alexa Development of a FLP frt system for generating helper-dependent adenoviral vectors.
Genetics & Molecular Biology

Genetics & Molecular Biology

Journal of Genetic Syndromes & Gene Therapy

Author(s): Ng P, Beauchamp C, Evelegh C, Parks R, Graham FL

Abstract Share this page

Abstract Helper-dependent (HD) adenoviral vectors devoid of all viral coding sequences have a large cloning capacity and have been reported to provide long-term transgene expression in vivo with negligible toxicity, making them attractive vectors for gene therapy. Currently, the most efficient means of generating HD vectors involves co-infecting 293 cells expressing Cre with the HD vector and a helper virus bearing a packaging signal flanked by loxP sites. Cre-mediated excision of the packaging signal renders the helper virus genome unpackageable but still able to replicate and to provide helper functions for HD vector propagation. HD vector titer is increased by serial co-infections. Typically, helper virus contamination is < or =1\% pre- and < or =0.1\% postpurification by CsCl banding. While these contamination levels are low, further reduction is desirable. Alternative methods of selection against the helper virus may achieve this goal, especially when combined with Cre/loxP. We describe the development of a system for generating HD vectors based on site-specific recombination between frt sites catalyzed by FLP recombinase and show by direct comparison that the FLP/frt and Cre/loxP systems are equivalent with respect to HD vector amplification efficiency and helper virus contamination levels. Availability of a second recombinase system for HD vector production will enhance the utility and flexibility of HD vectors. This article was published in Mol Ther and referenced in Journal of Genetic Syndromes & Gene Therapy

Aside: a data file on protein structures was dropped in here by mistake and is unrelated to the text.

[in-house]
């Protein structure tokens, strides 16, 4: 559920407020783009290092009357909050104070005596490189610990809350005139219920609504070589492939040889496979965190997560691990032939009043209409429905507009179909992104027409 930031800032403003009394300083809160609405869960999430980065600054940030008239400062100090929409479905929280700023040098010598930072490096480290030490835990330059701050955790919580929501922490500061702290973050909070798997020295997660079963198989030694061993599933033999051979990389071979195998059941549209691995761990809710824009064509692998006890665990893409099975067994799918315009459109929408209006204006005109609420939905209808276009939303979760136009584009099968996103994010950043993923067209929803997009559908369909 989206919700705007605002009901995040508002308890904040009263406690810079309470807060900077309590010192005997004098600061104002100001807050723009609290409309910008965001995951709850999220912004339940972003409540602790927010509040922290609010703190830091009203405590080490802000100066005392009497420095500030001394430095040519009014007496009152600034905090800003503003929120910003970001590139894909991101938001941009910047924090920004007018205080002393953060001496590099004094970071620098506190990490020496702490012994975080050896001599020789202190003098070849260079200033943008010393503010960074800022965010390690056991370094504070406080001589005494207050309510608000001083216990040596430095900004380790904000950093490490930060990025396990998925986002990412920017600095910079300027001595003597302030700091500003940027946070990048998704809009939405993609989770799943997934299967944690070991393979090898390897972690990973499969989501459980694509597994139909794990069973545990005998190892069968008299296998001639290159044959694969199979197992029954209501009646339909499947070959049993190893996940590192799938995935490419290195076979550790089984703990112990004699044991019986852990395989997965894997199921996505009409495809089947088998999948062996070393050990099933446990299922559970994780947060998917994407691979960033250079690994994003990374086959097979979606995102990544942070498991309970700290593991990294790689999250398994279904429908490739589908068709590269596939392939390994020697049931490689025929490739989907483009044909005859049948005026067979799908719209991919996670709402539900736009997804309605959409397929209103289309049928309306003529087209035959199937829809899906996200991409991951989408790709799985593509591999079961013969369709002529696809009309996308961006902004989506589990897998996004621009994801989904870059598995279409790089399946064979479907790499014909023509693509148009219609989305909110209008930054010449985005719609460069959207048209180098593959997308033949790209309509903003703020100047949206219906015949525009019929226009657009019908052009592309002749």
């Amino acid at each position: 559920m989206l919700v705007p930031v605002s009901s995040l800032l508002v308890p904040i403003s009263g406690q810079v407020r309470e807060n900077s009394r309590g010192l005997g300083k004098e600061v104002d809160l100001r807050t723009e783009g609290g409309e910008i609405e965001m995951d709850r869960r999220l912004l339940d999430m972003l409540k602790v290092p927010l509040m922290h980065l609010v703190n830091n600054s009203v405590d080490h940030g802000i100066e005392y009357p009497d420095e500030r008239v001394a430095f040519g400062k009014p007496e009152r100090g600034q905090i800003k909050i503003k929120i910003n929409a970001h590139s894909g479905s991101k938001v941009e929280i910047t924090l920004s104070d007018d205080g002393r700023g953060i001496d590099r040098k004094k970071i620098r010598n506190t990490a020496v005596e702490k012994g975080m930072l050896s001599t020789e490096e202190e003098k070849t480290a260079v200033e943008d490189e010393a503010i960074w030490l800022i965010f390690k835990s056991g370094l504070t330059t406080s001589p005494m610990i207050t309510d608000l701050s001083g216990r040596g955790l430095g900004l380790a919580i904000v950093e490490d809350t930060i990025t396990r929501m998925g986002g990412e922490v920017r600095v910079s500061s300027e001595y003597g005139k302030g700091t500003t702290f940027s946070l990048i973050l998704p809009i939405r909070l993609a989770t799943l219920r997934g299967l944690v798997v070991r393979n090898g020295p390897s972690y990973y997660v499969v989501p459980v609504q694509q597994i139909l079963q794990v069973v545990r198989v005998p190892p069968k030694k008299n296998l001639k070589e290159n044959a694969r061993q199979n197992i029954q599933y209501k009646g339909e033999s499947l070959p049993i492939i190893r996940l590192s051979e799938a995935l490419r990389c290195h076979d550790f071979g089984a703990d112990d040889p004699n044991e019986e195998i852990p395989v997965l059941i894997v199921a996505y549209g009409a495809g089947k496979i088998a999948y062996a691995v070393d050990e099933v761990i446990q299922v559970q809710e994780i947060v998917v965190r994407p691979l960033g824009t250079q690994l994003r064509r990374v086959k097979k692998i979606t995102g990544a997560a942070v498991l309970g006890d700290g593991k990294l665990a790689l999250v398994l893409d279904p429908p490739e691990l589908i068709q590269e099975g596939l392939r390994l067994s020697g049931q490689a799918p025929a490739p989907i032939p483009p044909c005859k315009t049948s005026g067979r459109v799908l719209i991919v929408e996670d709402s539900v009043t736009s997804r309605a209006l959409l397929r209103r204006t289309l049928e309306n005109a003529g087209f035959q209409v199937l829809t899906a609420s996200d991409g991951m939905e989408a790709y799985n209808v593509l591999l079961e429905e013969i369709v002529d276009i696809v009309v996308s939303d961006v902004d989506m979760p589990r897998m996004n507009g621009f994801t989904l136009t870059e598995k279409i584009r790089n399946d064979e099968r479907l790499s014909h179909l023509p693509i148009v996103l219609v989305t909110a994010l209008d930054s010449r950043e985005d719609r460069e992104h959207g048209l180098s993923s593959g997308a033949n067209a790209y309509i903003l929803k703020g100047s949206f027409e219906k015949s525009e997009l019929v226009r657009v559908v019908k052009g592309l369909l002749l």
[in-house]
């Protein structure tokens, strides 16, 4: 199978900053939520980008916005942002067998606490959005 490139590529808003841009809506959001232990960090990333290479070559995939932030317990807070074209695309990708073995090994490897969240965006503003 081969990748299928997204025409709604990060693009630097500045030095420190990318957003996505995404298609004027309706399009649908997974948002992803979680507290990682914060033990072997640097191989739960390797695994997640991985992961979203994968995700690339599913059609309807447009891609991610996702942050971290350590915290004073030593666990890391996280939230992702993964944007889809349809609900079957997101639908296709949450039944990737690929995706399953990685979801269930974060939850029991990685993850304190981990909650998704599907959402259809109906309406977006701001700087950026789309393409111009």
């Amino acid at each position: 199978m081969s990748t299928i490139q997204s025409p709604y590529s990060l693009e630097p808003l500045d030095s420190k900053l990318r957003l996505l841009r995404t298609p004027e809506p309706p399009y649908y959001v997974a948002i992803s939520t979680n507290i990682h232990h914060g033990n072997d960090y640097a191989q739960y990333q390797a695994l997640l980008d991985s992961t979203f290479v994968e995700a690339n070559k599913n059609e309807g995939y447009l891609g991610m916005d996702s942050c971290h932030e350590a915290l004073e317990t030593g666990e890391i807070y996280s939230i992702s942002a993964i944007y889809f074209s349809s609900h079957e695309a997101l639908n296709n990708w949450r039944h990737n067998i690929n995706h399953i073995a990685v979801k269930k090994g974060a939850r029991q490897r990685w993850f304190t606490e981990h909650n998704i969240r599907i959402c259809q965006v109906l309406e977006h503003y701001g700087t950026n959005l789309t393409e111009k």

Relevant Expert PPTs

Relevant Speaker PPTs

Recommended Conferences

Relevant Topics

Peer Reviewed Journals
Make the best use of Scientific Research and information from our 700 + peer reviewed, Open Access Journals
International Conferences 2017-18
Meet Inspiring Speakers and Experts at our 3000+ Global Annual Meetings

Contact Us

© 2008-2017 OMICS International - Open Access Publisher. Best viewed in Mozilla Firefox | Google Chrome | Above IE 7.0 version